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“Back with a bang” -- Primark on the up as Oxford Street booms

Primark’s parent company, AB Foods, has reported a strong year (Liam McBurney/PA) (PA Wire)
Primark’s parent company, AB Foods, has reported a strong year (Liam McBurney/PA) (PA Wire)

PRIMARK’S focus on the high street and on cut price fashion looks set to make it one of the retail winners in the post-pandemic world as shoppers on the hunt for a bargain flock to its stores.

John Bason, the finance director of parent group ABF said people are enjoying the thrill of being in actual shops instead of waiting for deliveries at home.

“Not only are they back, they are back with a bang,” he told the Standard. “We have consigned those bad Covid days to the past. Oxford Street is doing incredibly well.”

Sales at its 419 stores should rise 16% to £4.2 billion in the half-year to March 4, which suggests consumer spending is holding up better than economic pessimists have feared.

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The group now expects profits for the year to be flat – previously it had guided for lower earnings. ABF, which owns Twinnings tea and Silver Spoon sugar, saw its shares rise 30p to 1977p, which leaves the business valued at £15.5 billion.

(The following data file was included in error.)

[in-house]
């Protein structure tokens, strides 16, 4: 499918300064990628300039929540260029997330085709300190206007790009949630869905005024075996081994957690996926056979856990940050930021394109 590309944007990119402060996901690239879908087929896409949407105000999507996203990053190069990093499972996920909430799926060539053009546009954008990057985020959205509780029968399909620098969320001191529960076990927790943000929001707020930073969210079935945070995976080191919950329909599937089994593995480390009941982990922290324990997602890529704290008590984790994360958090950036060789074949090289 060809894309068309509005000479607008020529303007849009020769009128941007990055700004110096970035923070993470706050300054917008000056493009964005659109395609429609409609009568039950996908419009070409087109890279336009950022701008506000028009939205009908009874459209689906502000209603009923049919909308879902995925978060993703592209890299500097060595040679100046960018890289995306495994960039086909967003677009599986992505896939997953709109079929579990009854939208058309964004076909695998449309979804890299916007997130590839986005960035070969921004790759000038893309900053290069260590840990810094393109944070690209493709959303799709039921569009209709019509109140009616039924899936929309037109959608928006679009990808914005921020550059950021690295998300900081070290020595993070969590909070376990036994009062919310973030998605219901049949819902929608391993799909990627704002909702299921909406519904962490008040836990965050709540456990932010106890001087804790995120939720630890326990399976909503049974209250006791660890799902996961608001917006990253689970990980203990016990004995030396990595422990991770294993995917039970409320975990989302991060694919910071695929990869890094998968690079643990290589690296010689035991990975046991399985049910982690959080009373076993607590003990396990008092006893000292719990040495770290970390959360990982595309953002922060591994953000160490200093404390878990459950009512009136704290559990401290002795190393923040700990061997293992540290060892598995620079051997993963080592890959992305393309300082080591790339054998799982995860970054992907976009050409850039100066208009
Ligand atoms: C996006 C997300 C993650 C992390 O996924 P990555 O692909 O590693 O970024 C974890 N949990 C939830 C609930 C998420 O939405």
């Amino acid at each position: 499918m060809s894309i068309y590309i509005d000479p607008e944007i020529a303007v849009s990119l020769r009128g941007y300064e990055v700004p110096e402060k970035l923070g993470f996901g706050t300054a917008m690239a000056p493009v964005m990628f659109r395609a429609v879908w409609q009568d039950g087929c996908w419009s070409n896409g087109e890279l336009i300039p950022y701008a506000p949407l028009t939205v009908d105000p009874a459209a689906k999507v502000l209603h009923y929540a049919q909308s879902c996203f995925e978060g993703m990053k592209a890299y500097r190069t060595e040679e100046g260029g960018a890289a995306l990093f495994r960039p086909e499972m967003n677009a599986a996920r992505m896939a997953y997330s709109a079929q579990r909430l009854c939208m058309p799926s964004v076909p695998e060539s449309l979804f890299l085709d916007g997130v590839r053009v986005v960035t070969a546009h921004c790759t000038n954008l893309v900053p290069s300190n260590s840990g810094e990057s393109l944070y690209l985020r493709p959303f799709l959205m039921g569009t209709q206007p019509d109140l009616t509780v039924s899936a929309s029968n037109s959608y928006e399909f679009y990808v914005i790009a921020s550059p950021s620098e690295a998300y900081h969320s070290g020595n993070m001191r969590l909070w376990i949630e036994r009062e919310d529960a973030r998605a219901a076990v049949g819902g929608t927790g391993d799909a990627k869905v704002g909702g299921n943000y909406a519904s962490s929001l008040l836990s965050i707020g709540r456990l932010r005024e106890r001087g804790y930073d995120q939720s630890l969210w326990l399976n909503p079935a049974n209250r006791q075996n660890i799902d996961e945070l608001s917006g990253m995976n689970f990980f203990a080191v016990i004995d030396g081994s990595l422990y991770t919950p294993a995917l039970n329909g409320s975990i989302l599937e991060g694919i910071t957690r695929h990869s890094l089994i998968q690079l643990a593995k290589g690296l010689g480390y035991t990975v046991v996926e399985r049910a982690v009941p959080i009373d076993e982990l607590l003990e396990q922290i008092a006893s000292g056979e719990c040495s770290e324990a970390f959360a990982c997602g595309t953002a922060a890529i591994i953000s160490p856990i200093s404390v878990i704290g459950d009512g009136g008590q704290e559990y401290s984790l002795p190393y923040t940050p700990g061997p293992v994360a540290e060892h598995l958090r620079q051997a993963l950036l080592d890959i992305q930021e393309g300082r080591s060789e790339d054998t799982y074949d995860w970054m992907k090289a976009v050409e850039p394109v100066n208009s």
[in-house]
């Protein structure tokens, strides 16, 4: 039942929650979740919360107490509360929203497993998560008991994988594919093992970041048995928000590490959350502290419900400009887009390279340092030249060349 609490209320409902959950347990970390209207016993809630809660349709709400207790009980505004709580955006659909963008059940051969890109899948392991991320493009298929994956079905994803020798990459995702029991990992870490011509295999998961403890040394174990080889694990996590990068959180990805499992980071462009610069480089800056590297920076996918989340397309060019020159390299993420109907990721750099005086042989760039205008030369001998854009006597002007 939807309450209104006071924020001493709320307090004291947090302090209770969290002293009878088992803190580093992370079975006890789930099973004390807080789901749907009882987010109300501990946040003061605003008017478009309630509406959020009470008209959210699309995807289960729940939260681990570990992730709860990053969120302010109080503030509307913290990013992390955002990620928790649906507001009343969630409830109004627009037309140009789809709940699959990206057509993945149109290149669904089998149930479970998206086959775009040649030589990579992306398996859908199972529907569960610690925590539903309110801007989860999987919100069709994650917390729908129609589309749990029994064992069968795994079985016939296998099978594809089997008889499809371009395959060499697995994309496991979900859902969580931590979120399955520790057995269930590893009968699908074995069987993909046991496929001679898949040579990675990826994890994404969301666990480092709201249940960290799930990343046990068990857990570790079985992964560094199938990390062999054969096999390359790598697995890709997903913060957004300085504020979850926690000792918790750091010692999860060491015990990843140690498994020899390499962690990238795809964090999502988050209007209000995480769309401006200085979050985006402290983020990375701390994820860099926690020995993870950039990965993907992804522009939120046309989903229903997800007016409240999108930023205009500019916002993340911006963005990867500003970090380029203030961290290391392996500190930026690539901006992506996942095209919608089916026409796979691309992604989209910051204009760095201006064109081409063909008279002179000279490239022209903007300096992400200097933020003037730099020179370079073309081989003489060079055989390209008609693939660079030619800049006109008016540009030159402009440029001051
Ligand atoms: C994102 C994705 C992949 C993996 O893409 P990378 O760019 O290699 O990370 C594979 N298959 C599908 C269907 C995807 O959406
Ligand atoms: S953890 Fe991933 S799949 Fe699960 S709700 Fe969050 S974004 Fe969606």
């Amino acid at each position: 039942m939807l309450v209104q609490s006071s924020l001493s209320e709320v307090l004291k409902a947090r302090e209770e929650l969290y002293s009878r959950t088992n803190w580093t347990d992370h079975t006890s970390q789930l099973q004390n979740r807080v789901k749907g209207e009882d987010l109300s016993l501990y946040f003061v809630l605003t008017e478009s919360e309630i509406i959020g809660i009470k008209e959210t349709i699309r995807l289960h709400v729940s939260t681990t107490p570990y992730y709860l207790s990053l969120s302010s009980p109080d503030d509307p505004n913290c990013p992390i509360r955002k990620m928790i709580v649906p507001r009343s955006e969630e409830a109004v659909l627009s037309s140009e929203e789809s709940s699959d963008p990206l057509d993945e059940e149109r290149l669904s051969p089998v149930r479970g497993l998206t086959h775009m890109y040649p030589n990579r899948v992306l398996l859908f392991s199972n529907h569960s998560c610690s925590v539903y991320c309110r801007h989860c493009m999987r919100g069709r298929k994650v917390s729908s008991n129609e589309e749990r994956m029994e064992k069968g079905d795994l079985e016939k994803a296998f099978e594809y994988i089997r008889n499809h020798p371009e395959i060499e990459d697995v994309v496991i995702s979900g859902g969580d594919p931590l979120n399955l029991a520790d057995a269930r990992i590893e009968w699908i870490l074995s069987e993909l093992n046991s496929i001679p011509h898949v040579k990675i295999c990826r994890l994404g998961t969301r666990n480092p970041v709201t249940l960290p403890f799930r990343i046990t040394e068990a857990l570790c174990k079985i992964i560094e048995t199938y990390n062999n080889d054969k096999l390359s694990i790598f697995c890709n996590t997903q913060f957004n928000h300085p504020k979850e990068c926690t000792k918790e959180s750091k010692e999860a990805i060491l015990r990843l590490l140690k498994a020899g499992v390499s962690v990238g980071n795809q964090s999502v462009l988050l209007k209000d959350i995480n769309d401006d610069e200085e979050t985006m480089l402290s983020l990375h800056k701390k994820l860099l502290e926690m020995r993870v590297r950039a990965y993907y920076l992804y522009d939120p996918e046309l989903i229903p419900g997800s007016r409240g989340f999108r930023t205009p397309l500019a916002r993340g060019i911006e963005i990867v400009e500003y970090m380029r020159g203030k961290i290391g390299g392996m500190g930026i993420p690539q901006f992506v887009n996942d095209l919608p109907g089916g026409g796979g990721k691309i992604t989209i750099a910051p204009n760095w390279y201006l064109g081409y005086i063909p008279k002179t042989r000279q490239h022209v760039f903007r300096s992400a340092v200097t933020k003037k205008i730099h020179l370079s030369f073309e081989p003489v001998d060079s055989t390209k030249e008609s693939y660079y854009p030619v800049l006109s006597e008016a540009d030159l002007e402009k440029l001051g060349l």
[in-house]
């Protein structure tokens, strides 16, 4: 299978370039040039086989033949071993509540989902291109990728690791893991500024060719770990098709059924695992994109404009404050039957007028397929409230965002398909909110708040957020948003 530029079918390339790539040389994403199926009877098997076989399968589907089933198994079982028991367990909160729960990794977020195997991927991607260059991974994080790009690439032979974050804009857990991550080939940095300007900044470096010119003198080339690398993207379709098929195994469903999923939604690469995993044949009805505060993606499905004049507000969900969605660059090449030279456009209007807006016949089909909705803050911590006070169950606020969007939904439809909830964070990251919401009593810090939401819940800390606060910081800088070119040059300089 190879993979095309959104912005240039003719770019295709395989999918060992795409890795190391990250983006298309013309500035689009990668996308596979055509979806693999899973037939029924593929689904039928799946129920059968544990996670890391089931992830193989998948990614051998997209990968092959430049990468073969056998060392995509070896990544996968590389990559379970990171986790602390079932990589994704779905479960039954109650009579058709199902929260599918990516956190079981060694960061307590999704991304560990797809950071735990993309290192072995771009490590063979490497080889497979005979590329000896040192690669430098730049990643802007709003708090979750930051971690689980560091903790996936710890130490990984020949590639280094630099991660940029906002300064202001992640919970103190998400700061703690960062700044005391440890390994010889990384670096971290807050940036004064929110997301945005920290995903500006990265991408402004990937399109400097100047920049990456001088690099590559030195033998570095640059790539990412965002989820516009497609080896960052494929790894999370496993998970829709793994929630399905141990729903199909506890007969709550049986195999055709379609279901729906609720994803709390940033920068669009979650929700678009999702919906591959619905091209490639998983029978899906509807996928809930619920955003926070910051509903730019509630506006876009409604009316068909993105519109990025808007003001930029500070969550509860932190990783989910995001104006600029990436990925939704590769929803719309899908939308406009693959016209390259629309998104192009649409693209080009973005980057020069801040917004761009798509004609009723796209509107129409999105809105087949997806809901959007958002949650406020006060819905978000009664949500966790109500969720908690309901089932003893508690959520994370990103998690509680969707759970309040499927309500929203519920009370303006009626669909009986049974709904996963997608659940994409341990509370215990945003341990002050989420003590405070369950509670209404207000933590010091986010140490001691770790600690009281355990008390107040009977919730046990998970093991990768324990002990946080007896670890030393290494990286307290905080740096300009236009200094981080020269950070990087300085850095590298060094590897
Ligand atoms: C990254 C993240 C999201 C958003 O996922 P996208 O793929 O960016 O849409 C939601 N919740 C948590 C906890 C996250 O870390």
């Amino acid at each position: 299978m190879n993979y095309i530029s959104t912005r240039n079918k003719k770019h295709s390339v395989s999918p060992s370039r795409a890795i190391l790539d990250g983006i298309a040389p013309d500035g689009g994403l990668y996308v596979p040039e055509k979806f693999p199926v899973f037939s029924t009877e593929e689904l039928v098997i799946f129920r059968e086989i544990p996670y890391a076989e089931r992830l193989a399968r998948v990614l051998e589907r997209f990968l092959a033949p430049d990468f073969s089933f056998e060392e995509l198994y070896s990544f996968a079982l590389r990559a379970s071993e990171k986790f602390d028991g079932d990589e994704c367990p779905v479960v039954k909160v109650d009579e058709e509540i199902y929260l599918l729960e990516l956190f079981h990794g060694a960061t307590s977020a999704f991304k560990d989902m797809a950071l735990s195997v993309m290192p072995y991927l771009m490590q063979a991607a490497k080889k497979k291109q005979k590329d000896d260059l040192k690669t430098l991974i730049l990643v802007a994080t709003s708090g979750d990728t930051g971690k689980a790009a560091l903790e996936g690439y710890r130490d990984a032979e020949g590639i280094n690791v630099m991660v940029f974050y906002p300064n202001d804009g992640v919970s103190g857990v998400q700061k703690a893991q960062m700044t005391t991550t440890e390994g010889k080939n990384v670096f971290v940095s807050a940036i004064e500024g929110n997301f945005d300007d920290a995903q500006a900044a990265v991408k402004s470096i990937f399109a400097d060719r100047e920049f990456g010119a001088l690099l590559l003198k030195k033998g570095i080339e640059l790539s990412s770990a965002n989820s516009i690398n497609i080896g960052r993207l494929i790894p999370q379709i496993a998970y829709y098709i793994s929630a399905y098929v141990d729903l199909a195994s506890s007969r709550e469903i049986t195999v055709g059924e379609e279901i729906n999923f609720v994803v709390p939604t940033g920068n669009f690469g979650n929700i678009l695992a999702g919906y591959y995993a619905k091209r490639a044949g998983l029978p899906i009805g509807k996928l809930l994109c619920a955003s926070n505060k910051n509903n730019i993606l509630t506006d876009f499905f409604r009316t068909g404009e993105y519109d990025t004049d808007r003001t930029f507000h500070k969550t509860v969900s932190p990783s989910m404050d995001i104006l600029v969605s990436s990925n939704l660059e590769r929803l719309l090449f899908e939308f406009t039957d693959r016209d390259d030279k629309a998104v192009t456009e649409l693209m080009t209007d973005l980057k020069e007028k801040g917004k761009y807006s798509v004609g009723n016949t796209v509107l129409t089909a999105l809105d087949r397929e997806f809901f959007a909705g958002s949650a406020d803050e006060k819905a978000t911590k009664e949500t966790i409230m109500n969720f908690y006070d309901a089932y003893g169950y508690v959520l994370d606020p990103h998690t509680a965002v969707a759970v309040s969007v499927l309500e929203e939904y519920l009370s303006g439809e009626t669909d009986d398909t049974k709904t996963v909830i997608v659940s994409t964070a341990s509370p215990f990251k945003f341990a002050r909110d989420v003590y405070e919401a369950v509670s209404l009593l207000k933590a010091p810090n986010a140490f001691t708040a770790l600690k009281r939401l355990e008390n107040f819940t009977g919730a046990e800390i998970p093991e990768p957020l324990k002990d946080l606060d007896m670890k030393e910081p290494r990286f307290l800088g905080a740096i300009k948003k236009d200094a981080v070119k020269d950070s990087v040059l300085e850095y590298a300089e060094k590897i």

Clive Black at Shore Capital said: “It is marvellous to see management state that trading in the discount apparel business was ‘good in all its markets, well ahead of expectations’. Such comments with warm mood music around spring and summer ranges, could be a notable boost to investor confidence.”

ABF has faced inflation issues in both its clothing and food arms, but cost pressures seem to be easing.

Higher interest rates are helping its cash balances, which means it has capital to strike if it sees deals that should be done.

Richard Hunter at interactive investor said: “The journey is not all plain sailing, of course, and the strength of the US dollar has had a particular impact on costs, such as freight rates and buying goods from Asia, while elsewhere labour and energy costs continue to outweigh any price increases which the group has been able to pass on to the consumer.”

Primark has long been criticised for not having a full internet offering. Bason said: “I think people need to get over this. The numbers say it for use, let’s move on. The model is in very strong form.”

The company also sees far fewer returns than online rivals, analysts note.

Primark did strike a cautious note on the near future.

“Looking ahead to the second half, we remain cautious about the resilience of consumer discretionary spending in the face of continuing inflation in the cost of living and higher interest rates.”

It added: “Our expectation is that like-for-like sales growth in the second half will be lower than that achieved in the first half but, based on our experience to date, will be better than our previous expectation.”